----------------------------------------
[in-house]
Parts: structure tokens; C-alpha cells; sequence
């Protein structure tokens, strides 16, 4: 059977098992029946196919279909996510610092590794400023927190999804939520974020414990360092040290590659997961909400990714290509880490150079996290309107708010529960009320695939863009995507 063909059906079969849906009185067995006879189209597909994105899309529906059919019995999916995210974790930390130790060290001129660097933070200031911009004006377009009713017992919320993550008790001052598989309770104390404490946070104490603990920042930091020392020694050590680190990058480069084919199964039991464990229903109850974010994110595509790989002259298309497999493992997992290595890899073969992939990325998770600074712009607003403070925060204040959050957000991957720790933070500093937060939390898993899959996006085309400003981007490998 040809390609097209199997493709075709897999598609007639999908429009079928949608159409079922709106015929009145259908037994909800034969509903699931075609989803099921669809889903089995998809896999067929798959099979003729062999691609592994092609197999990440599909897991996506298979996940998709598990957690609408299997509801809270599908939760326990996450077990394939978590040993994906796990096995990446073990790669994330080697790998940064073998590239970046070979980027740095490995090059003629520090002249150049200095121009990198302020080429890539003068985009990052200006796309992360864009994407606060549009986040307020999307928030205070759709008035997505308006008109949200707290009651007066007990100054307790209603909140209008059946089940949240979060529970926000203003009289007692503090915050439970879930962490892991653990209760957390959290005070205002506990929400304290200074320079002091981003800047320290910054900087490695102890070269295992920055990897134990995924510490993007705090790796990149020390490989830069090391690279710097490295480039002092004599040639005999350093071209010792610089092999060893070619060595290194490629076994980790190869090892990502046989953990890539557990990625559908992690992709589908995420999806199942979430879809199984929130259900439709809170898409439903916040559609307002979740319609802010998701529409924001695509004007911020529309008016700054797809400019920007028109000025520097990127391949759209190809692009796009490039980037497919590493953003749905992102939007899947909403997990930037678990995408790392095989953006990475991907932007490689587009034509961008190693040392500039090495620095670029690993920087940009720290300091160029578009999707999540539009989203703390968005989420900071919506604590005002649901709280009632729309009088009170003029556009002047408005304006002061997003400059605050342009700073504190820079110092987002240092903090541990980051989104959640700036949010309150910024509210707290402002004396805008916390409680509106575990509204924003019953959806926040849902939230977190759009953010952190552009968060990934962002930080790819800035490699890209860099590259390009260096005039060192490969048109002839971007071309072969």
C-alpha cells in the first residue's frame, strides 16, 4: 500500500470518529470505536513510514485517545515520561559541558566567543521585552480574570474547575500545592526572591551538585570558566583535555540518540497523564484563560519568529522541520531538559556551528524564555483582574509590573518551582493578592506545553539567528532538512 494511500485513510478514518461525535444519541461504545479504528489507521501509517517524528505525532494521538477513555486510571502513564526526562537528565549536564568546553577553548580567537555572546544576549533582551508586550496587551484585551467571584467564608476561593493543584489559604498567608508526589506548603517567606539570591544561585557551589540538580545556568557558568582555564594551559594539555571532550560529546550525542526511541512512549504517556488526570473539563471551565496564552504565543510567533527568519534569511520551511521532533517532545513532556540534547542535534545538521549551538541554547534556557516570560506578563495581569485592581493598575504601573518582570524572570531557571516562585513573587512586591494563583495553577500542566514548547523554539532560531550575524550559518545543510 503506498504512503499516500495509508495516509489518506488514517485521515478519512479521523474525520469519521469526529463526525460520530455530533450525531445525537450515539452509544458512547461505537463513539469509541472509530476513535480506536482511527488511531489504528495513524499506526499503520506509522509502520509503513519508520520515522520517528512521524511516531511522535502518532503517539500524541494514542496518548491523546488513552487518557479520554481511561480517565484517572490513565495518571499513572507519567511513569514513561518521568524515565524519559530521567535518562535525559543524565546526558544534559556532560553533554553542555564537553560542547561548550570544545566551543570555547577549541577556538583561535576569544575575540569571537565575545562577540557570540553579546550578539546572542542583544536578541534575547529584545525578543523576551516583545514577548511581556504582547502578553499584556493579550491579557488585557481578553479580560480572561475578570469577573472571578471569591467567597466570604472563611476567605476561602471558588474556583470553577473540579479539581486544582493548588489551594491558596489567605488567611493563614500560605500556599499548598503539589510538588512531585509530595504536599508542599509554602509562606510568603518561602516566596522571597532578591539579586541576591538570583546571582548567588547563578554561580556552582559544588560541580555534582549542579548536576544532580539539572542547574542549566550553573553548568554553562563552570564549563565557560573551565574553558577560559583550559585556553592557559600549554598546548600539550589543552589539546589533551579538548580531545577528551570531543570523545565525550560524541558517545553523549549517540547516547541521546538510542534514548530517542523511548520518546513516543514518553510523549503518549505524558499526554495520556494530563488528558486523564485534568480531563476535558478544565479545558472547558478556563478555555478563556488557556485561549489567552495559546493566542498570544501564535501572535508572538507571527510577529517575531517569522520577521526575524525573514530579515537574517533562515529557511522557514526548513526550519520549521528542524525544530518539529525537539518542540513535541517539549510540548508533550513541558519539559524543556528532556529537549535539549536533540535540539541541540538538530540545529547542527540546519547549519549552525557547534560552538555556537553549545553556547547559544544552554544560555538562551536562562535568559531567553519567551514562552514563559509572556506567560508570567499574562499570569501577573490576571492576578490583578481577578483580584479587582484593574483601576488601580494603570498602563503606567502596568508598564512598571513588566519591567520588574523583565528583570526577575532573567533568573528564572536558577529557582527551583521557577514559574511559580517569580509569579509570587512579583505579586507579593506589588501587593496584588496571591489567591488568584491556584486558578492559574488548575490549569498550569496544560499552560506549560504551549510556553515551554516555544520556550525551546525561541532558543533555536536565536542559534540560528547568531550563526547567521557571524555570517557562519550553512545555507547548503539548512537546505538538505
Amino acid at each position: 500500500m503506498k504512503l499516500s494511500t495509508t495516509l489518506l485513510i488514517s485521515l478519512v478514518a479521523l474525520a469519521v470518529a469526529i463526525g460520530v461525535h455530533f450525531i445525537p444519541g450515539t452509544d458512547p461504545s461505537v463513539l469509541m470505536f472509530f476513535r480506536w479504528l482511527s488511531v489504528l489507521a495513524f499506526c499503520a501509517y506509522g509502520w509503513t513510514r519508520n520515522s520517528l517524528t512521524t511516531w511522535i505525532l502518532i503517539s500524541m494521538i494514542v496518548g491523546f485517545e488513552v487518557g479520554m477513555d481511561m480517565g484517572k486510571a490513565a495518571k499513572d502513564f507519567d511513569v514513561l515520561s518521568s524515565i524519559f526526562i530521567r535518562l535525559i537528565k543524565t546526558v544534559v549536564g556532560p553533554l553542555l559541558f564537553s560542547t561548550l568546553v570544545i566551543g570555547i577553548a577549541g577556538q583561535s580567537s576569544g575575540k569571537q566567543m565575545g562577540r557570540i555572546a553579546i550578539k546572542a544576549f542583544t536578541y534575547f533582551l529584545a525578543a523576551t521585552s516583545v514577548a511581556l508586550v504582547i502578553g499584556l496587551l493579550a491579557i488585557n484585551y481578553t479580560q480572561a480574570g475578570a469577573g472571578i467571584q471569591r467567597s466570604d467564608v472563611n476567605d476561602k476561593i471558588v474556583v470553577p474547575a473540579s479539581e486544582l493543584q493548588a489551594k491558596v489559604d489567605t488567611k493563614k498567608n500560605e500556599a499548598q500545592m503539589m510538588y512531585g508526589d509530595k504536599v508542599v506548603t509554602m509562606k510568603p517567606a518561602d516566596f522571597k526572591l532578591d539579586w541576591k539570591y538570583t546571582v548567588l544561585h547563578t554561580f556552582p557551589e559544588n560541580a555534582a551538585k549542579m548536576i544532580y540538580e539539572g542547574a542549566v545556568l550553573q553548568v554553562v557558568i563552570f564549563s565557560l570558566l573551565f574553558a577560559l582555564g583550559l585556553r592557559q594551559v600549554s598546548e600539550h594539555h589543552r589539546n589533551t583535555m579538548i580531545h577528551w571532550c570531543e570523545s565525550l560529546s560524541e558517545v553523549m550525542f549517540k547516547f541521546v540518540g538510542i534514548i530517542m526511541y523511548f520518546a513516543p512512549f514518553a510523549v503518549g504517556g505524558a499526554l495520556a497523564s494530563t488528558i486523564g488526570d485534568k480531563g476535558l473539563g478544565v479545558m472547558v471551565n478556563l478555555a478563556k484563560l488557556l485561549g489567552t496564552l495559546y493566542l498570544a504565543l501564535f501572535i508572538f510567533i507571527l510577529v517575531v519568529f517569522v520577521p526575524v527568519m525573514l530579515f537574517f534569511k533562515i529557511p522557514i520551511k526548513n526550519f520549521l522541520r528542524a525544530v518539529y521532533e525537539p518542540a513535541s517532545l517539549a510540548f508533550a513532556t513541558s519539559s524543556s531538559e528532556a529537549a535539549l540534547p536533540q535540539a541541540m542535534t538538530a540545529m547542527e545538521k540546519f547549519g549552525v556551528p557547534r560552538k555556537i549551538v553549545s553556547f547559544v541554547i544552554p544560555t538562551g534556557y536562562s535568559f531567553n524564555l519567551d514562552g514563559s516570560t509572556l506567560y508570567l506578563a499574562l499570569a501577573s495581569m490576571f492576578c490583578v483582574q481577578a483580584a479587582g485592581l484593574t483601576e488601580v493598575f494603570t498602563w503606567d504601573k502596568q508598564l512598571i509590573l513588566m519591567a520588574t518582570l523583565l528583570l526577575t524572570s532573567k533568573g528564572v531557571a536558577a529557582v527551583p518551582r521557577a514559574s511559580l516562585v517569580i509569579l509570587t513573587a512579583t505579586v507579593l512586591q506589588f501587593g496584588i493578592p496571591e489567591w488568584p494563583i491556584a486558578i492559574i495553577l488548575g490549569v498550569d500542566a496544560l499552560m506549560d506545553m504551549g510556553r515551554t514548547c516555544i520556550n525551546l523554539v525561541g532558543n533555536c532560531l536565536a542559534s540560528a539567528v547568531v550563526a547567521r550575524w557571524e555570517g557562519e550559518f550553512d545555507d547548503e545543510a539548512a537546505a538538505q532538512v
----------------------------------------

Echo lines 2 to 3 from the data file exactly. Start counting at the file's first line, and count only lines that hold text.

Parts: structure tokens; C-alpha cells; sequence
């Protein structure tokens, strides 16, 4: 059977098992029946196919279909996510610092590794400023927190999804939520974020414990360092040290590659997961909400990714290509880490150079996290309107708010529960009320695939863009995507 063909059906079969849906009185067995006879189209597909994105899309529906059919019995999916995210974790930390130790060290001129660097933070200031911009004006377009009713017992919320993550008790001052598989309770104390404490946070104490603990920042930091020392020694050590680190990058480069084919199964039991464990229903109850974010994110595509790989002259298309497999493992997992290595890899073969992939990325998770600074712009607003403070925060204040959050957000991957720790933070500093937060939390898993899959996006085309400003981007490998 040809390609097209199997493709075709897999598609007639999908429009079928949608159409079922709106015929009145259908037994909800034969509903699931075609989803099921669809889903089995998809896999067929798959099979003729062999691609592994092609197999990440599909897991996506298979996940998709598990957690609408299997509801809270599908939760326990996450077990394939978590040993994906796990096995990446073990790669994330080697790998940064073998590239970046070979980027740095490995090059003629520090002249150049200095121009990198302020080429890539003068985009990052200006796309992360864009994407606060549009986040307020999307928030205070759709008035997505308006008109949200707290009651007066007990100054307790209603909140209008059946089940949240979060529970926000203003009289007692503090915050439970879930962490892991653990209760957390959290005070205002506990929400304290200074320079002091981003800047320290910054900087490695102890070269295992920055990897134990995924510490993007705090790796990149020390490989830069090391690279710097490295480039002092004599040639005999350093071209010792610089092999060893070619060595290194490629076994980790190869090892990502046989953990890539557990990625559908992690992709589908995420999806199942979430879809199984929130259900439709809170898409439903916040559609307002979740319609802010998701529409924001695509004007911020529309008016700054797809400019920007028109000025520097990127391949759209190809692009796009490039980037497919590493953003749905992102939007899947909403997990930037678990995408790392095989953006990475991907932007490689587009034509961008190693040392500039090495620095670029690993920087940009720290300091160029578009999707999540539009989203703390968005989420900071919506604590005002649901709280009632729309009088009170003029556009002047408005304006002061997003400059605050342009700073504190820079110092987002240092903090541990980051989104959640700036949010309150910024509210707290402002004396805008916390409680509106575990509204924003019953959806926040849902939230977190759009953010952190552009968060990934962002930080790819800035490699890209860099590259390009260096005039060192490969048109002839971007071309072969």